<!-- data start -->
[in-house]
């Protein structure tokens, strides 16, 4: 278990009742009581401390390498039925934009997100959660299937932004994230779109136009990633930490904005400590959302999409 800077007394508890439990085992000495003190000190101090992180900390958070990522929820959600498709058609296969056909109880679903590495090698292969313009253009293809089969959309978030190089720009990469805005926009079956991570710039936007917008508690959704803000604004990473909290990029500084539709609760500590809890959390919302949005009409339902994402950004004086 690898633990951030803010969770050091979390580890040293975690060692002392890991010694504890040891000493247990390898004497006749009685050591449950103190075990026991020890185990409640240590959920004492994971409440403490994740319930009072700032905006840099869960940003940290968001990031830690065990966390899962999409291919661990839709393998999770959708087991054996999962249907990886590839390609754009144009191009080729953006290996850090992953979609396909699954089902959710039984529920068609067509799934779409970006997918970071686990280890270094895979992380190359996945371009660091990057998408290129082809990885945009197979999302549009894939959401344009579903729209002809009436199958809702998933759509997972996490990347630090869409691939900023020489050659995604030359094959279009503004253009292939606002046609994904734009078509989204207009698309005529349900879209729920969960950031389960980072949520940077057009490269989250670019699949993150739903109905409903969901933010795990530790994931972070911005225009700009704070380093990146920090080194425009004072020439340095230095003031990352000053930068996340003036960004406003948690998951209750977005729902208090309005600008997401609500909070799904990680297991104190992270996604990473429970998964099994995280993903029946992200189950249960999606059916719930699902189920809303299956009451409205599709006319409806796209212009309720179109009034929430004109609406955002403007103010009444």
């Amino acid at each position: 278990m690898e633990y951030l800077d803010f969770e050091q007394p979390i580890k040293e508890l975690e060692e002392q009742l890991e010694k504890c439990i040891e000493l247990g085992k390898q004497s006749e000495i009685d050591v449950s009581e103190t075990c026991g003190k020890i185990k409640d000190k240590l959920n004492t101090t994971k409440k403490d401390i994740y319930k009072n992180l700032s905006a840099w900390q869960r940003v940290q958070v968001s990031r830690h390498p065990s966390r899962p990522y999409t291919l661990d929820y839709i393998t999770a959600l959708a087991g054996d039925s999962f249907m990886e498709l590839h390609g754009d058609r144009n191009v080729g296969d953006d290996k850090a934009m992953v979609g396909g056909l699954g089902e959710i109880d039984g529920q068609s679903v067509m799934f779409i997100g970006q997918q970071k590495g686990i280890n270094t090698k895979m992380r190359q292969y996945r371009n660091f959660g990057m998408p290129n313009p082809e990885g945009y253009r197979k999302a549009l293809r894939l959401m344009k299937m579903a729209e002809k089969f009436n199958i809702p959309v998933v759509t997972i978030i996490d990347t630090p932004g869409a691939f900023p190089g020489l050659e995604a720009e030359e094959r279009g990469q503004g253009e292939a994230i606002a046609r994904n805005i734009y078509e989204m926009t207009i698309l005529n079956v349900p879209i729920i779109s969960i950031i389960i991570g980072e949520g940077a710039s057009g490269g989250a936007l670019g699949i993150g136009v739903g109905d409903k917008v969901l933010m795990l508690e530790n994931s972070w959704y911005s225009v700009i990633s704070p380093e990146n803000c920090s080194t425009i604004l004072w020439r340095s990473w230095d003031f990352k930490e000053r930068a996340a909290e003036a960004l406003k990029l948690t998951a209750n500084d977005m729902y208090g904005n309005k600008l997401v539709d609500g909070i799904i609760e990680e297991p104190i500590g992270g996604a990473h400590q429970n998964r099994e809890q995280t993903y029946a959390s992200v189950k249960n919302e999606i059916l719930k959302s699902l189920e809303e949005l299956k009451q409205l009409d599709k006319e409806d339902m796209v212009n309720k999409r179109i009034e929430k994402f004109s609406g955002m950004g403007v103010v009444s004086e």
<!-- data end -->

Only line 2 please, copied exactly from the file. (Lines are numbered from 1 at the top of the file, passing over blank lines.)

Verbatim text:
């Protein structure tokens, strides 16, 4: 278990009742009581401390390498039925934009997100959660299937932004994230779109136009990633930490904005400590959302999409 800077007394508890439990085992000495003190000190101090992180900390958070990522929820959600498709058609296969056909109880679903590495090698292969313009253009293809089969959309978030190089720009990469805005926009079956991570710039936007917008508690959704803000604004990473909290990029500084539709609760500590809890959390919302949005009409339902994402950004004086 690898633990951030803010969770050091979390580890040293975690060692002392890991010694504890040891000493247990390898004497006749009685050591449950103190075990026991020890185990409640240590959920004492994971409440403490994740319930009072700032905006840099869960940003940290968001990031830690065990966390899962999409291919661990839709393998999770959708087991054996999962249907990886590839390609754009144009191009080729953006290996850090992953979609396909699954089902959710039984529920068609067509799934779409970006997918970071686990280890270094895979992380190359996945371009660091990057998408290129082809990885945009197979999302549009894939959401344009579903729209002809009436199958809702998933759509997972996490990347630090869409691939900023020489050659995604030359094959279009503004253009292939606002046609994904734009078509989204207009698309005529349900879209729920969960950031389960980072949520940077057009490269989250670019699949993150739903109905409903969901933010795990530790994931972070911005225009700009704070380093990146920090080194425009004072020439340095230095003031990352000053930068996340003036960004406003948690998951209750977005729902208090309005600008997401609500909070799904990680297991104190992270996604990473429970998964099994995280993903029946992200189950249960999606059916719930699902189920809303299956009451409205599709006319409806796209212009309720179109009034929430004109609406955002403007103010009444």